Do you have enough parking spaces for your customers, you and your staff? It's a common problem we see with both new and established businesses. Here are a number of factors to consider.

First and foremost, what is the availability of parking spaces for your customers? Does it appear that there are there enough stalls for all to use? Where are these parking spaces — in front of, behind or at the side of the building? Stalls located beside or behind the building may not be immediately visible.

Are the spaces "rush parking" (first-come, first-served) or assigned specifically for your business's use? These "designated" parking spots are desirable and discourage others from taking your space(s).

If your business is located near a major grocery store, consider the best available parking spots may be taken by food shoppers. Parking spaces located close to your business door will be advantageous for elderly customers who do not like to or cannot walk too far.

For many commercial tenants, parking is free. But for some, monthly parking charges for staff vehicles can reach several hundreds of dollars per month. Even if you are prepared to pay for parking, don't assume it will be available.

Consider the cost of parking for your customers as well. If your customers remain at your business for some time, this cost can increase dramatically, and they may not be able to simply run outside and put more money in a parking meter.

In our experience of working for commercial tenants, here are a number of real-life horror stories for you to remember.

We recall visiting a couple of entrepreneurs who had hired us to do a new lease in a property they had found and liked. When we arrived at the property, it was around 10 a.m., and the parking lot was already packed with other cars.

We pointed this out and questioned just how busy would this same lot be after the vacant units were occupied with more tenants. Upon hearing this advice, these two entrepreneurs wisely decided it would not be in their best interests to pursue this leasing opportunity.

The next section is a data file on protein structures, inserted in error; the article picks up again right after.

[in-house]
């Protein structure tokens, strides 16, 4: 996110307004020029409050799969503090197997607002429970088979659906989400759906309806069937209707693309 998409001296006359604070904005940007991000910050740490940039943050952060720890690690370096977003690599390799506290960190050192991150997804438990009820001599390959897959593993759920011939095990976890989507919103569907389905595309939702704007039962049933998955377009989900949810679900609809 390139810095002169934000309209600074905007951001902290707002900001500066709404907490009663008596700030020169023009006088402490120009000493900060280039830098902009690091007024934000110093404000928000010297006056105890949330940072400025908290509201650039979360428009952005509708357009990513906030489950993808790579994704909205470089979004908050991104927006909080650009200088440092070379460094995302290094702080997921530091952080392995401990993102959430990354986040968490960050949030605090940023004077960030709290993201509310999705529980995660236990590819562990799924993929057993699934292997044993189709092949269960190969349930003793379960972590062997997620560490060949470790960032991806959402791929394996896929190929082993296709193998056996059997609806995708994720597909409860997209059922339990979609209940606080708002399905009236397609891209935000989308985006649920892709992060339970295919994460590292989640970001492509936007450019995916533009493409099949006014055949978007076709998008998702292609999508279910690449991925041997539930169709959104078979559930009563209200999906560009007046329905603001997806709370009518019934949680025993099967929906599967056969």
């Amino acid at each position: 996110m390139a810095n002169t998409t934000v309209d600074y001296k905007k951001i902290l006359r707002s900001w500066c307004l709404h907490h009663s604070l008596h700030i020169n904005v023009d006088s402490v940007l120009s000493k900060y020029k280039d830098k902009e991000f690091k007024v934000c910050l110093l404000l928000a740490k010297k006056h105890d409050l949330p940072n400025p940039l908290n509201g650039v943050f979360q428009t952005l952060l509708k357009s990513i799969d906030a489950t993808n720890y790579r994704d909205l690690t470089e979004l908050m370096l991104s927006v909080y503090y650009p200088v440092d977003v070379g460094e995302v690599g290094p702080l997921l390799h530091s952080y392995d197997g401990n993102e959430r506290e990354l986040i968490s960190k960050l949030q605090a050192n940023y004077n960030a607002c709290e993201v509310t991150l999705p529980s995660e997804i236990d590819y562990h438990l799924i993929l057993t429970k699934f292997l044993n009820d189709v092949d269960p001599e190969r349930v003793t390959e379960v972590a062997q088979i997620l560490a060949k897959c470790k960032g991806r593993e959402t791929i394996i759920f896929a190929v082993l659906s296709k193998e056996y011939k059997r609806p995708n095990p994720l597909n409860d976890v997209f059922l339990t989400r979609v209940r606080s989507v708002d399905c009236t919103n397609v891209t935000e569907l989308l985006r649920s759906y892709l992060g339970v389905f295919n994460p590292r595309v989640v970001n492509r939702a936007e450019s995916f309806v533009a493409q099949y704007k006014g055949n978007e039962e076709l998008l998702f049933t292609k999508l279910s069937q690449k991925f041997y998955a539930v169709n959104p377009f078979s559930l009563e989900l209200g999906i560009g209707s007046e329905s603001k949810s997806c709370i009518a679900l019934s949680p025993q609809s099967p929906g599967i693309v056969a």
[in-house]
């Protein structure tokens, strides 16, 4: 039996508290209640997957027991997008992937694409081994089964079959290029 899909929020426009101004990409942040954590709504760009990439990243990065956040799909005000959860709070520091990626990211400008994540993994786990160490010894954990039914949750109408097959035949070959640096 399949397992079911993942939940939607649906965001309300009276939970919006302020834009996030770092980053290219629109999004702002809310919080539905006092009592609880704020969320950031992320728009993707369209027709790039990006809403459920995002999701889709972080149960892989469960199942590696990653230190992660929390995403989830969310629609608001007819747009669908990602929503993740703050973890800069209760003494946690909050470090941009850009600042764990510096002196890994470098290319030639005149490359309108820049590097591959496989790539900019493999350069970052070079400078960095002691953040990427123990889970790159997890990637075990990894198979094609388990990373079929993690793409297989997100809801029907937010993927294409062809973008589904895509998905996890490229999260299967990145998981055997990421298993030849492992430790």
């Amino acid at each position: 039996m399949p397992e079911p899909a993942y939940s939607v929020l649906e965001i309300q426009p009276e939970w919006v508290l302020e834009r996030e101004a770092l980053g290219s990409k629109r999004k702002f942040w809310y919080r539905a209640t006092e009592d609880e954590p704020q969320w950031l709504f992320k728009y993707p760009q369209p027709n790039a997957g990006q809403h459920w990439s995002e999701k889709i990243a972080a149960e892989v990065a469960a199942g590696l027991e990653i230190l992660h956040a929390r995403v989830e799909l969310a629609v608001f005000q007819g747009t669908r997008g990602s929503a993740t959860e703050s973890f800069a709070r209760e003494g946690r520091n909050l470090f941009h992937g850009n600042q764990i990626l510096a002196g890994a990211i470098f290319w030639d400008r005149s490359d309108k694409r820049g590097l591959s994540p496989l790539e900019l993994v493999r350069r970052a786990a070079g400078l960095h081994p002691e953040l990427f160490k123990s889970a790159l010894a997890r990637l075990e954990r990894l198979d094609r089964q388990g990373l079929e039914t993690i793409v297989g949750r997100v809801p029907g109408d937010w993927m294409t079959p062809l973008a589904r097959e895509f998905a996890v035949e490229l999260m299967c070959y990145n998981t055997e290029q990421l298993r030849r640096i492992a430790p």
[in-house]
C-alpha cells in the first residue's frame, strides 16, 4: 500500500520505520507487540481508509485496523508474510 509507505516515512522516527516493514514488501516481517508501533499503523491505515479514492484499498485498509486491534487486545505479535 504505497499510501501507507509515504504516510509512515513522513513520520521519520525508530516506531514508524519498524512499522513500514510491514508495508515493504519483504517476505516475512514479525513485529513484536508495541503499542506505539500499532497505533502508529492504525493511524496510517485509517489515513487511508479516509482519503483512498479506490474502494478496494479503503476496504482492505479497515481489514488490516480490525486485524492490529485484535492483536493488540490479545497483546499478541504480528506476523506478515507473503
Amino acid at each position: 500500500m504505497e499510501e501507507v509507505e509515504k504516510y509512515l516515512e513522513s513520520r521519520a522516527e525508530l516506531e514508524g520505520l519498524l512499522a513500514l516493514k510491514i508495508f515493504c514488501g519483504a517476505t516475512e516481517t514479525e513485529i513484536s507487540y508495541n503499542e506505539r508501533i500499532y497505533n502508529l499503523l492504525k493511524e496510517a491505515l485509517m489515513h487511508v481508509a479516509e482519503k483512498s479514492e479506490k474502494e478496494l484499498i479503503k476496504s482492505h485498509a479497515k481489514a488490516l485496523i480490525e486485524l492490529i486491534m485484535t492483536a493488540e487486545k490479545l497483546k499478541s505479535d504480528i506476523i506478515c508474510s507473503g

We also well remember a couple of tenants who had been working from the same property for almost 18 years and hired us to negotiate their lease renewal. These two tenants were frustrated that their landlord had converted the property's free lot into paid parking this, of course, would greater inconvenience these tenants' visiting customers.

Our message here is to never assume your parking situation will always remain the same.

As some final couple words of advice, always assume the only parking rights you will have are the rights you get in writing in your lease agreement. Also, remember it's best if your customers can park in the best stalls while your staff can park elsewhere.

Determine whether the landlord has a designated area for staff to park and whether there's a parking policy that the property manager polices or regulates. Smart landlords require both tenants and staff to provide their vehicle license plate numbers to the property manager for this very purpose.

If the landlord or real estate agent tells you that all parking is first come, first serve, you may want to include a clause in the lease agreement stating that if (in the future) the landlord gives special parking rights or privileges to other tenants that they will have to give those same privileges to you.

Parking is often used as an incentive by a landlord trying to attract new tenants, and landlords have been known to unfairly divvy up the parking to suit themselves or to attract other tenants.